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What Europe taught me about my relationship with food

Two women eating pizza

What am I going to eat? This was the question I asked myself over and over again in the time before my Contiki tour through Europe.

What type of food will they serve? What if I can’t find anything I like? What if people judge what I eat or the way I eat?

Pre-trip worries

I’ve struggled with food for years. I developed an eating disorder during my teenage years, resulting in a lengthy battle with food. I became focused on how eating would impact my body – from weight gain to the unpleasant bloating sensation – and I’d be unreasonably pedantic about how certain food was cooked and served.

Food was definitely my main concern when travelling with strangers through foreign countries.

Finding the courage

Then something brilliant happened. Within days of starting my 45-day Contiki trip (the Ultimate European + Egypt), I gradually started to feel more comfortable trying different dishes. I wasn’t afraid to try foods with foreign names.

Don’t get me wrong, there were some places I struggled with more than others. But even then, I found the courage within myself to send food back until it was cooked right for me.

For the most part though, I somehow managed to let my fears go. Trying new foods became part of the adventure.

I ate a lot more than I expected. One of the boys on my tour even commented, “You’d put most men to shame!” in reference to the night when I ate three servings of lasagne. Want good food? Go to Italy!

From toast to tzatziki

Instead of dwelling on these comments, I embraced them. I strayed from my regular serving of toast for breakfast, lunch and dinner – turning instead to Nutella crepes, stews, tzatziki, gelato and even egg plant.

The curiosity I once had for exploring different dishes suddenly returned. I was able to overcome the discomfort that came with being full and instead enjoy eating plates of pasta.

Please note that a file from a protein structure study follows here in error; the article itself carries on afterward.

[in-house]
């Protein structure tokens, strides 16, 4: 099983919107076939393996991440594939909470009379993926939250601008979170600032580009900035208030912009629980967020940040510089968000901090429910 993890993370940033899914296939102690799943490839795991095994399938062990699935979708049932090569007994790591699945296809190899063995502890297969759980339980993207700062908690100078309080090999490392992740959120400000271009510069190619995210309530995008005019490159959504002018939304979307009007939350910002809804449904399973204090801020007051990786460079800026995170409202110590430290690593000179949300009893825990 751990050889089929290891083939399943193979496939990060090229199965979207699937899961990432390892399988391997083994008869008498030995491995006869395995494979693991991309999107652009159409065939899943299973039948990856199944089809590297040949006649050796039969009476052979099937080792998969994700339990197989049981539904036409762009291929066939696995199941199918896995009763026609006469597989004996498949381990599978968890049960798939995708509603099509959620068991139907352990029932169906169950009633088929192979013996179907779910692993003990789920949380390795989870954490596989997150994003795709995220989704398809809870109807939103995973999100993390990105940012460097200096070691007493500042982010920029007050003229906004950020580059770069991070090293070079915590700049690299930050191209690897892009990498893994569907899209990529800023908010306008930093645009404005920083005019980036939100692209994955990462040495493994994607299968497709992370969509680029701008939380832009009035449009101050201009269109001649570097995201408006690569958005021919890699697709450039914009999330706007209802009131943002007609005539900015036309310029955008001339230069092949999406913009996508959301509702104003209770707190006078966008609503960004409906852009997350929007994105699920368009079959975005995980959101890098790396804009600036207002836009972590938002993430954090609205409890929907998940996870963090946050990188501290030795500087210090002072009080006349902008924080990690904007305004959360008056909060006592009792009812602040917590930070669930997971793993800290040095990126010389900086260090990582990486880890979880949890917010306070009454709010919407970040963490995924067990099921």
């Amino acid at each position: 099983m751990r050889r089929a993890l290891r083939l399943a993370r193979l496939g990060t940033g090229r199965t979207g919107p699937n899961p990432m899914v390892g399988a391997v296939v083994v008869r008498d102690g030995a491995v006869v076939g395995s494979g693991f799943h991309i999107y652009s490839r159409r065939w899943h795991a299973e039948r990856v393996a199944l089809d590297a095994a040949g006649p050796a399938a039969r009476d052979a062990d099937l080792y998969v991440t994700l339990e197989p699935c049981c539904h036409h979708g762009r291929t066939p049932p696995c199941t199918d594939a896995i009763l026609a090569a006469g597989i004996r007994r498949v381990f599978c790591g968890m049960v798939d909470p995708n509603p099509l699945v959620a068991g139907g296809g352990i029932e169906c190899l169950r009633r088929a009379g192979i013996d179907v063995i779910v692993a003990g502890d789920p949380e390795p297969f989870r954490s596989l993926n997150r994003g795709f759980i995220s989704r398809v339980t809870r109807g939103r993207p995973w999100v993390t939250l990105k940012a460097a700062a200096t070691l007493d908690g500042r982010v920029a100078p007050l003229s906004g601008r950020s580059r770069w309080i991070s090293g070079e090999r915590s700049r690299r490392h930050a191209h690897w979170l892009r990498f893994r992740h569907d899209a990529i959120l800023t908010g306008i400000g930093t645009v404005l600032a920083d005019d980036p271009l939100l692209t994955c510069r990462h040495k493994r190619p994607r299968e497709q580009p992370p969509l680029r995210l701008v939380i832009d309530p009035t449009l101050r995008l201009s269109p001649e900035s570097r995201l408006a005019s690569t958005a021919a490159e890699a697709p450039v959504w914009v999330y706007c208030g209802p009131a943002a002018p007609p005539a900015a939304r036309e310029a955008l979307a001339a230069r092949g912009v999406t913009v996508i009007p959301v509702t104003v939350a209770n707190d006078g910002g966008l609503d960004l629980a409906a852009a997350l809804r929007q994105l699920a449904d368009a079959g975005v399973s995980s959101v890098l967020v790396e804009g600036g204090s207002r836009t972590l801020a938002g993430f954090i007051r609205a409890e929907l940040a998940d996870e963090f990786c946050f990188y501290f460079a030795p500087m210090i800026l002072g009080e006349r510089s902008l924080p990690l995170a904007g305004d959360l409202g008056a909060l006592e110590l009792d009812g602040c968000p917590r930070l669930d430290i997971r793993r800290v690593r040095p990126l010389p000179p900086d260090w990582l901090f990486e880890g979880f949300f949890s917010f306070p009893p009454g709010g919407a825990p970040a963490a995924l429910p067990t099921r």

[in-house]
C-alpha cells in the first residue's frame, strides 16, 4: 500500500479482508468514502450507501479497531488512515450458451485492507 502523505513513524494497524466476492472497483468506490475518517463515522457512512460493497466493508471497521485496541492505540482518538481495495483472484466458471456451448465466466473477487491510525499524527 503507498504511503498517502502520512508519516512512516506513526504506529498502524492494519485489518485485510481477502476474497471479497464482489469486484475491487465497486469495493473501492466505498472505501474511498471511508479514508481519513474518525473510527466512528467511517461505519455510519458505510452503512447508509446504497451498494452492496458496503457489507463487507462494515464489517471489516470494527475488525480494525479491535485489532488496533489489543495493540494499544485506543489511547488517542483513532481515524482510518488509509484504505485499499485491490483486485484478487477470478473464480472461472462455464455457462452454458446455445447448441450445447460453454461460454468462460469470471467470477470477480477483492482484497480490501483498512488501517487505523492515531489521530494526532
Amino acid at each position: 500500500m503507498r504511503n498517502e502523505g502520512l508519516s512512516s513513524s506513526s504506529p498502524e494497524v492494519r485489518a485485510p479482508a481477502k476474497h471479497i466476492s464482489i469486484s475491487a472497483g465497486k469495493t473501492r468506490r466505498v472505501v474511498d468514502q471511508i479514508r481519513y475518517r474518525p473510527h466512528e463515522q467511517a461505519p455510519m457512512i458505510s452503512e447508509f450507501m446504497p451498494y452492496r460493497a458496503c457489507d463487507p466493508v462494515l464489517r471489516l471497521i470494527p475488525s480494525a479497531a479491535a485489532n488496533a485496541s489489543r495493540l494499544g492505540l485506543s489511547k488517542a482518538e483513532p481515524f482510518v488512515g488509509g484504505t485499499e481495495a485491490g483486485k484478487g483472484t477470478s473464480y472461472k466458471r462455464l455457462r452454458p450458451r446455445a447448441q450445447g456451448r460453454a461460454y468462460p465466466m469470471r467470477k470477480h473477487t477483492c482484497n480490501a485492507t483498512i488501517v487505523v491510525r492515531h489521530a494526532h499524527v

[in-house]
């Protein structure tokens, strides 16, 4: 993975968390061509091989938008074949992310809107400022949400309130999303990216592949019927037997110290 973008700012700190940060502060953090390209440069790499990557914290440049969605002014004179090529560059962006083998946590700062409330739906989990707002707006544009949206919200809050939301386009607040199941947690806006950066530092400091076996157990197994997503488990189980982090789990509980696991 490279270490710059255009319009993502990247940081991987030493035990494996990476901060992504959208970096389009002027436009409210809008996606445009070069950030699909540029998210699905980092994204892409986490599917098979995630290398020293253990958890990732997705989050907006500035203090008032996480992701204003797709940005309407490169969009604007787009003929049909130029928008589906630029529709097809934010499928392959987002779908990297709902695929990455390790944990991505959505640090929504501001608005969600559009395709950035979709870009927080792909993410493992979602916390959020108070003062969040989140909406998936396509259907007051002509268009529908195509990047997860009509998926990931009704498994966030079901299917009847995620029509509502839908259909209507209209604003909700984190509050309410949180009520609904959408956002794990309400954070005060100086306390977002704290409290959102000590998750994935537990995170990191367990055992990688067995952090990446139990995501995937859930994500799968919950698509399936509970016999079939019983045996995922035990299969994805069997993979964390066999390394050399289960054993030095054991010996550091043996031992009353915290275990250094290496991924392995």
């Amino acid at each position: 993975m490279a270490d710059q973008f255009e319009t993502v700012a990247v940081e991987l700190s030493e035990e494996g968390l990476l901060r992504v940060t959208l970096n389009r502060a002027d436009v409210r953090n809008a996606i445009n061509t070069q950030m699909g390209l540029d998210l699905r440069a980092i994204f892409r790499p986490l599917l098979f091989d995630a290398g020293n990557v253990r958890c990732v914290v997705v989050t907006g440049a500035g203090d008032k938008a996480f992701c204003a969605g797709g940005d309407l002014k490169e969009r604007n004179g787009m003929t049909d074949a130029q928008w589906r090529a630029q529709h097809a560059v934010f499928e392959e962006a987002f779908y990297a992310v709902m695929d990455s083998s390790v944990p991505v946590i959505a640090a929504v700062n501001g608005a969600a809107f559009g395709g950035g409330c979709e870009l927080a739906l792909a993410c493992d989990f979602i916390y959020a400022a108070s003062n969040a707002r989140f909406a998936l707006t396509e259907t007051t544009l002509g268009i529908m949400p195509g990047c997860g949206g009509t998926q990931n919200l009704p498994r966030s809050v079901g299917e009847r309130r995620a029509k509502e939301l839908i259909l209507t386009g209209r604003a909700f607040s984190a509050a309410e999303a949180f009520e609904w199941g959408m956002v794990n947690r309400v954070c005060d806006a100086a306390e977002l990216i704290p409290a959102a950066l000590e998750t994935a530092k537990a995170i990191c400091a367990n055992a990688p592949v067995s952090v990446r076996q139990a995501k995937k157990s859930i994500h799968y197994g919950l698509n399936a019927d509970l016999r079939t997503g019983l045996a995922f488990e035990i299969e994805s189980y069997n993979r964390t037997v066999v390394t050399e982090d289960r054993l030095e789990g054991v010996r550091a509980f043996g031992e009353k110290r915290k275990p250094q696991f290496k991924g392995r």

A full stomach suddenly became an achievement for me. And this, as bizarre as it might sound, filled me with more joy than I ever thought. I had this amazing freedom to eat whatever and however much I wanted, without all the fears that had held me down for years.

The freedom of travel

Being away made me realise that perhaps the stresses and anxieties of everyday life were fuelling my unhealthy relationship with food. With my irregular and inconsistent working hours and overly pedantic eating habits, I found it easier to neglect a regular meal plan and instead let my body manage on as little food as possible.

Neglecting the time to eat on my Contiki however just wasn’t an option. I wanted to participate in all the activities and party as much as I could! I wanted to see and learn as much as possible about the places I was travelling to.

I learnt to appreciate the strength and energy that every meal offered. With a full stomach, I avoided the nausea and lethargy I often felt at home, and I was able to enjoy every opportunity presented to me.

Food became one of my favourite parts of my Contiki tour. I learnt to appreciate meal time and eat for enjoyment. I found that I could reclaim control over food if I allowed myself to.

And I felt even more joy knowing that I’d carry this newfound love for food when it came to return home. Eat up!

A woman exploring her relationship with food while eating spaghetti and wearing a beanie.

Image source:Jess Borten

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